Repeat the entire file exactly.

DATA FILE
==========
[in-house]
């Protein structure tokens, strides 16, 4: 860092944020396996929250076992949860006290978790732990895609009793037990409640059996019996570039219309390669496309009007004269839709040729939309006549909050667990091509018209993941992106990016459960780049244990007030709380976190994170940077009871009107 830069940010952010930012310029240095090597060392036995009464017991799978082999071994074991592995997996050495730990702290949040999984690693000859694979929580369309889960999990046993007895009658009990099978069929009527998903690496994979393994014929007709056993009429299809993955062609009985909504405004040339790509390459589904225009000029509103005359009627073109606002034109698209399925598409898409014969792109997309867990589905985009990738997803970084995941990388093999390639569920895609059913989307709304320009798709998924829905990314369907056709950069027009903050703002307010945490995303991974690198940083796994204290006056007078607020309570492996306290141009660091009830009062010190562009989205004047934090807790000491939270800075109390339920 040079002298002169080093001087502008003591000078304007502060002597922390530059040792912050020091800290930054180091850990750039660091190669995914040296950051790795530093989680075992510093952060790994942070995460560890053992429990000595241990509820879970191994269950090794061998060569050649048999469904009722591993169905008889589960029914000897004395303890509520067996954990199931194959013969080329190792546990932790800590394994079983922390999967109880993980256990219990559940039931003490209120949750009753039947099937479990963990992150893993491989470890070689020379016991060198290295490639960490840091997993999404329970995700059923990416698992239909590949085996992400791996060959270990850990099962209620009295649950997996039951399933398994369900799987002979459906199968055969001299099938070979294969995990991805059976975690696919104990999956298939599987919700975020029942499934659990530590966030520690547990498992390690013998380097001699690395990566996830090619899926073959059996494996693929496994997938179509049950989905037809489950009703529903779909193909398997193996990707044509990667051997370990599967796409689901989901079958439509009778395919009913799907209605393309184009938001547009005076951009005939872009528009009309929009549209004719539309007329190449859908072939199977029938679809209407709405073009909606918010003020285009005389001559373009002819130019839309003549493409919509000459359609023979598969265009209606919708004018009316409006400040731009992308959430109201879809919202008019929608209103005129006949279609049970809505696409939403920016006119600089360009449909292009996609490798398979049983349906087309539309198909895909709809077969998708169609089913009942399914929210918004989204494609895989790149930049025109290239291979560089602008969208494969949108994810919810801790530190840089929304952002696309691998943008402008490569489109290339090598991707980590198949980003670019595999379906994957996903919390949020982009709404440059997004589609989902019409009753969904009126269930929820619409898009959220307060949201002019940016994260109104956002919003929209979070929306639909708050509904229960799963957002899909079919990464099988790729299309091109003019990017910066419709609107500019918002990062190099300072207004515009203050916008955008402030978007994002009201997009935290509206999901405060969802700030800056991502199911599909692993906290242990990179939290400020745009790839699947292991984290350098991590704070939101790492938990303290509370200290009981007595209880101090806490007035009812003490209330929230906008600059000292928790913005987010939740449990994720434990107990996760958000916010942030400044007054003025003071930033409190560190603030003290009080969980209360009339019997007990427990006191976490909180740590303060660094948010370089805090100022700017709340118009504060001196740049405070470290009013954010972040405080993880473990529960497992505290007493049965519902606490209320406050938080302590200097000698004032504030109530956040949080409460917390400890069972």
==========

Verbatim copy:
[in-house]
């Protein structure tokens, strides 16, 4: 860092944020396996929250076992949860006290978790732990895609009793037990409640059996019996570039219309390669496309009007004269839709040729939309006549909050667990091509018209993941992106990016459960780049244990007030709380976190994170940077009871009107 830069940010952010930012310029240095090597060392036995009464017991799978082999071994074991592995997996050495730990702290949040999984690693000859694979929580369309889960999990046993007895009658009990099978069929009527998903690496994979393994014929007709056993009429299809993955062609009985909504405004040339790509390459589904225009000029509103005359009627073109606002034109698209399925598409898409014969792109997309867990589905985009990738997803970084995941990388093999390639569920895609059913989307709304320009798709998924829905990314369907056709950069027009903050703002307010945490995303991974690198940083796994204290006056007078607020309570492996306290141009660091009830009062010190562009989205004047934090807790000491939270800075109390339920 040079002298002169080093001087502008003591000078304007502060002597922390530059040792912050020091800290930054180091850990750039660091190669995914040296950051790795530093989680075992510093952060790994942070995460560890053992429990000595241990509820879970191994269950090794061998060569050649048999469904009722591993169905008889589960029914000897004395303890509520067996954990199931194959013969080329190792546990932790800590394994079983922390999967109880993980256990219990559940039931003490209120949750009753039947099937479990963990992150893993491989470890070689020379016991060198290295490639960490840091997993999404329970995700059923990416698992239909590949085996992400791996060959270990850990099962209620009295649950997996039951399933398994369900799987002979459906199968055969001299099938070979294969995990991805059976975690696919104990999956298939599987919700975020029942499934659990530590966030520690547990498992390690013998380097001699690395990566996830090619899926073959059996494996693929496994997938179509049950989905037809489950009703529903779909193909398997193996990707044509990667051997370990599967796409689901989901079958439509009778395919009913799907209605393309184009938001547009005076951009005939872009528009009309929009549209004719539309007329190449859908072939199977029938679809209407709405073009909606918010003020285009005389001559373009002819130019839309003549493409919509000459359609023979598969265009209606919708004018009316409006400040731009992308959430109201879809919202008019929608209103005129006949279609049970809505696409939403920016006119600089360009449909292009996609490798398979049983349906087309539309198909895909709809077969998708169609089913009942399914929210918004989204494609895989790149930049025109290239291979560089602008969208494969949108994810919810801790530190840089929304952002696309691998943008402008490569489109290339090598991707980590198949980003670019595999379906994957996903919390949020982009709404440059997004589609989902019409009753969904009126269930929820619409898009959220307060949201002019940016994260109104956002919003929209979070929306639909708050509904229960799963957002899909079919990464099988790729299309091109003019990017910066419709609107500019918002990062190099300072207004515009203050916008955008402030978007994002009201997009935290509206999901405060969802700030800056991502199911599909692993906290242990990179939290400020745009790839699947292991984290350098991590704070939101790492938990303290509370200290009981007595209880101090806490007035009812003490209330929230906008600059000292928790913005987010939740449990994720434990107990996760958000916010942030400044007054003025003071930033409190560190603030003290009080969980209360009339019997007990427990006191976490909180740590303060660094948010370089805090100022700017709340118009504060001196740049405070470290009013954010972040405080993880473990529960497992505290007493049965519902606490209320406050938080302590200097000698004032504030109530956040949080409460917390400890069972």